Agriculture in Norway Part II

The agricultural settlement affects the level of commodity prices and other regulations in the market. The farmers themselves participate in the market through the agricultural cooperation. The Ministry of Agriculture and Food is responsible for paying support to qualified applicants in accordance with adopted rules. Based on the Sales Act, the agricultural co-operation has been assigned to provide the most stable and balanced market for the most important agricultural commodities such as milk, meat, vegetables, fruits, berries, potatoes and eggs.

The work is carried out on behalf of the Sales Council, which after documented application can finance measures to reduce a surplus of goods. The money is taken from funds that are made up of a fee that the farmers are required to pay per kilo of goods they deliver. The size of the tax is regulated by the government on the recommendation of the Turnover Council. The lower the expected surplus of goods in the market, the lower the fee.

Agricultural policy

In 1975, the Storting granted agriculture the right to an income in line with a specific occupational group, the industrial workers. In 1993, the Storting again removed this provision. The objectives of the agricultural policy were given in Storting Bill No. 8 (1992-1993) “Agriculture in development”. It was adopted by the Storting, but not unanimously. It marked a time difference after a wide political consensus on agriculture in the Storting in the post-war period.

In the fall of 1999, the government presented Parliamentary Report No. 19 (1999-2000) “On Norwegian agriculture and food production”, which dealt with a new agricultural policy in a new millennium. It emphasizes competence, increased competition and less regulation of agriculture.

On December 2, 2011, the then -red-green government presented a new report to the Storting on agricultural and food policy, no. 9 (2011–2012), “Welcome to the table”. Here, emphasis is placed on a 20 per cent increase in Norwegian food production with a view to keeping pace with growth in the population until 2030. It is emphasized that food must be safe and that production must be sustainable and to the greatest extent possible based on Norwegian resources.. Emphasis is placed on maintaining a diverse use structure with agriculture across the country.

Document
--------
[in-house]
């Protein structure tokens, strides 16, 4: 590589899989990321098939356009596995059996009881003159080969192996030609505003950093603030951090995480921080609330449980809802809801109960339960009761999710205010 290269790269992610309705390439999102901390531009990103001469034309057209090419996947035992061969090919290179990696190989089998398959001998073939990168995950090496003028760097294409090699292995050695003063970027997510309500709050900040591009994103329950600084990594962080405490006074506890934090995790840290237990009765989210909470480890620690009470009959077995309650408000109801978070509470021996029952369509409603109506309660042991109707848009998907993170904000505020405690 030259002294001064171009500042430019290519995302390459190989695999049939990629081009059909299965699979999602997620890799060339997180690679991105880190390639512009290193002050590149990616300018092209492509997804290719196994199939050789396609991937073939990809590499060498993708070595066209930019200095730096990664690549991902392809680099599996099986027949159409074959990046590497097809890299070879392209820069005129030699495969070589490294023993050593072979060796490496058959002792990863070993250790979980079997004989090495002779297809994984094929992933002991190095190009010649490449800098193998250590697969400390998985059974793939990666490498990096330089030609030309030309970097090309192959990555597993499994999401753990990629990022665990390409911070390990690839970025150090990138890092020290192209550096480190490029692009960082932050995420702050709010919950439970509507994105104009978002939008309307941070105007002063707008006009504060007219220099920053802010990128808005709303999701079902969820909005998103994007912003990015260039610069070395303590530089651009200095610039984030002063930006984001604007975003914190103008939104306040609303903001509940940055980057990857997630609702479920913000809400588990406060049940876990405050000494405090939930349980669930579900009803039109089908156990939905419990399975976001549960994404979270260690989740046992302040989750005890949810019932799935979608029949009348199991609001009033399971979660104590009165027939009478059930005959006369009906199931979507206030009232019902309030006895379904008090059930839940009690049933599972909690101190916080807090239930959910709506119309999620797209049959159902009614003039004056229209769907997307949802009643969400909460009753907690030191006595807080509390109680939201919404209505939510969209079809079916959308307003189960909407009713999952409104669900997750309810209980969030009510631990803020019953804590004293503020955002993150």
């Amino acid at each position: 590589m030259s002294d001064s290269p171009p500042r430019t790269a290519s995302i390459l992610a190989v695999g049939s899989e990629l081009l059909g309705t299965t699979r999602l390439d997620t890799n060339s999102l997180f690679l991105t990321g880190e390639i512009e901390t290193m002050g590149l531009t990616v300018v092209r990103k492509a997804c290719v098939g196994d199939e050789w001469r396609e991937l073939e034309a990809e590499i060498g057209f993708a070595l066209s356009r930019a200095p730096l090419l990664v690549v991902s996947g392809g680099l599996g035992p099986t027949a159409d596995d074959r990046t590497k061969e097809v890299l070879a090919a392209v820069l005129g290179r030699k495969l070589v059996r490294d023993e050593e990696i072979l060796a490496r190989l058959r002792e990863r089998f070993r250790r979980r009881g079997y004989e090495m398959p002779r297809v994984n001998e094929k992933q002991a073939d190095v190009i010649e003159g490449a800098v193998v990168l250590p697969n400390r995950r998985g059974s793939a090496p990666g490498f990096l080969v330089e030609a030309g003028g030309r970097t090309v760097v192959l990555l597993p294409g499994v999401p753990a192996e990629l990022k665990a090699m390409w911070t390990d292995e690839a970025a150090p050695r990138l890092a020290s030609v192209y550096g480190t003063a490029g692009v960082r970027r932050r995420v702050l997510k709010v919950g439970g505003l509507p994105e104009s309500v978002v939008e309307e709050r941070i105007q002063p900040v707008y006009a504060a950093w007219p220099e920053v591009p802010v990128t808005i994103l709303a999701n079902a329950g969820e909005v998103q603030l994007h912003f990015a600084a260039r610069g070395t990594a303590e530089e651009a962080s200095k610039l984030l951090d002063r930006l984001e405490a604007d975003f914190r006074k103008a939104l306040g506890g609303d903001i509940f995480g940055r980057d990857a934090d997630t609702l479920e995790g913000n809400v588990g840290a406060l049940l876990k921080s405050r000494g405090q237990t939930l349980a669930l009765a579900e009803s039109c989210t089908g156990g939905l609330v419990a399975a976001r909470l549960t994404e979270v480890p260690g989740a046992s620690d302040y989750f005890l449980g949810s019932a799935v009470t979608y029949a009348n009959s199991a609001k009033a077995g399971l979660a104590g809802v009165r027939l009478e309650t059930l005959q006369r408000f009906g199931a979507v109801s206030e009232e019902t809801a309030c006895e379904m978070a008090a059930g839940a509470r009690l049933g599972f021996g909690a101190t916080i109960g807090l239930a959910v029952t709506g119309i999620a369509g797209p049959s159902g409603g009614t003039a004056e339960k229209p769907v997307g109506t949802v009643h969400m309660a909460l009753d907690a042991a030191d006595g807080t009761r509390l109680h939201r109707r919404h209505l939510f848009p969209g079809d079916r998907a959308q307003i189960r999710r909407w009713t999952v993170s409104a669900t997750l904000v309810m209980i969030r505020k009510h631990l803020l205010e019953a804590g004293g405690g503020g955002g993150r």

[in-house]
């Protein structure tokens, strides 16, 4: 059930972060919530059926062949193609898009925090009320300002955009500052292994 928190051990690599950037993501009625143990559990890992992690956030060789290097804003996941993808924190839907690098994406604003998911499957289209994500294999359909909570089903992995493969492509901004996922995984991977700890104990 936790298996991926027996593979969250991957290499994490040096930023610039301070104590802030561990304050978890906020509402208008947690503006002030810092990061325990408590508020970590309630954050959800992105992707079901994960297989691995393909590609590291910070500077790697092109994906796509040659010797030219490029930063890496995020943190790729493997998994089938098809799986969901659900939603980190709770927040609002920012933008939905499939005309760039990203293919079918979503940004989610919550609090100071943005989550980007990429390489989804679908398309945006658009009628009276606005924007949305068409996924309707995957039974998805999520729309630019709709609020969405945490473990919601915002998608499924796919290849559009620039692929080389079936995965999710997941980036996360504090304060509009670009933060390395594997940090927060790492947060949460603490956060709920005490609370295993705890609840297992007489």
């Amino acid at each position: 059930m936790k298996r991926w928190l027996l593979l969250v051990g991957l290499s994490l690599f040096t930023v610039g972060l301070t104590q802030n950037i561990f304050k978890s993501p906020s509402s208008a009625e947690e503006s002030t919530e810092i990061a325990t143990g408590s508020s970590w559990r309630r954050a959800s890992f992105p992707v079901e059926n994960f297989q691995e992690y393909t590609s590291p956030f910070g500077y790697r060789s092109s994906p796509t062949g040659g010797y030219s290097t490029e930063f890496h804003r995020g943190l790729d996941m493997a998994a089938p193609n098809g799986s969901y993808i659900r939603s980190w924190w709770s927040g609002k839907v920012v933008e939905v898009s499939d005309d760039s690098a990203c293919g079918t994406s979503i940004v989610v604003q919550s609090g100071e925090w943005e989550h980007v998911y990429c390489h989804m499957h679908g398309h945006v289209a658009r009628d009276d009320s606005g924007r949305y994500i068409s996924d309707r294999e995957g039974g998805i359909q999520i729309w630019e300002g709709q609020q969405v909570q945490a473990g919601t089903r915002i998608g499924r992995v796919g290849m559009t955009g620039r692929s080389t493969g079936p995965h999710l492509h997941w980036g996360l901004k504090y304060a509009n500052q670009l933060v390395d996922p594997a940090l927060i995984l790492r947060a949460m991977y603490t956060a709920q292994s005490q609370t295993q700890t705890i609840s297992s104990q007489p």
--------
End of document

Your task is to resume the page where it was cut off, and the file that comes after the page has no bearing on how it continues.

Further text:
From being an industry subject to strict import protection and public sector support, agriculture must now increasingly live with greater national and international competition. The latter is regulated through multinational agreements such as the WTO Agreement and the EEA Agreement. Through the agricultural agreement, the state, in collaboration with the counterparty, the Norwegian Farmers’ Association (NB) and the Norwegian Farmers’ and Small Farmers’ Association (NBS), will lay down frameworks that allow farmers the same income development as other groups in society.

These negotiations are based on the main agricultural agreement of 1950. The negotiation result is an agreement on how much public support for agriculture should be for a defined 12-month period, what criteria the aid should be distributed and how high the prices can be calculated based on the wholesale price. the same period as a whole.

The individual farmer is responsible for achieving a good income development through efficiency improvements, cuts in costs and new business activities based on a larger range of farm resources (rural development). There is broad political consensus that public support is needed to secure agriculture throughout the country with the potential for income generation like others. But there is disagreement about the extent of the aid, the method of allocation, who should receive support and whether or not someone should receive or have it reduced.

An increasing proportion is distributed according to criteria that are not affected by the quantity produced. The aid amount is calculated on the basis of production-neutral concepts such as area, number of animals, estimated need for work or environmental conditions. For example, since the 1990s, support has been directed specifically towards organic farming and the protection of cultural landscapes and cultural heritage has become more important.

Efficiency and increased competition in the food industry and with suppliers of agricultural inputs are also part of the agricultural policy. For this reason, the dairy cooperative no longer has a special position as the sole buyer of raw milk from Norwegian milk producers. New dairies have started.

Meat producers face competition through increased imports of meat, especially from countries in Africa that the United Nations has defined as the least developed, so-called LDC countries. For example, meat from Botswana and Namibia is imported at very low tariffs. The state’s previous monopoly on the import and sale of grain through the state’s grain business has been abolished. The increased international competition follows from the World Trade Organization ‘s (WTO) efforts to promote a more free world trade in agricultural products through the reduction of tariffs and national agricultural subsidies and the removal of export subsidies.

Agriculture in Norway 2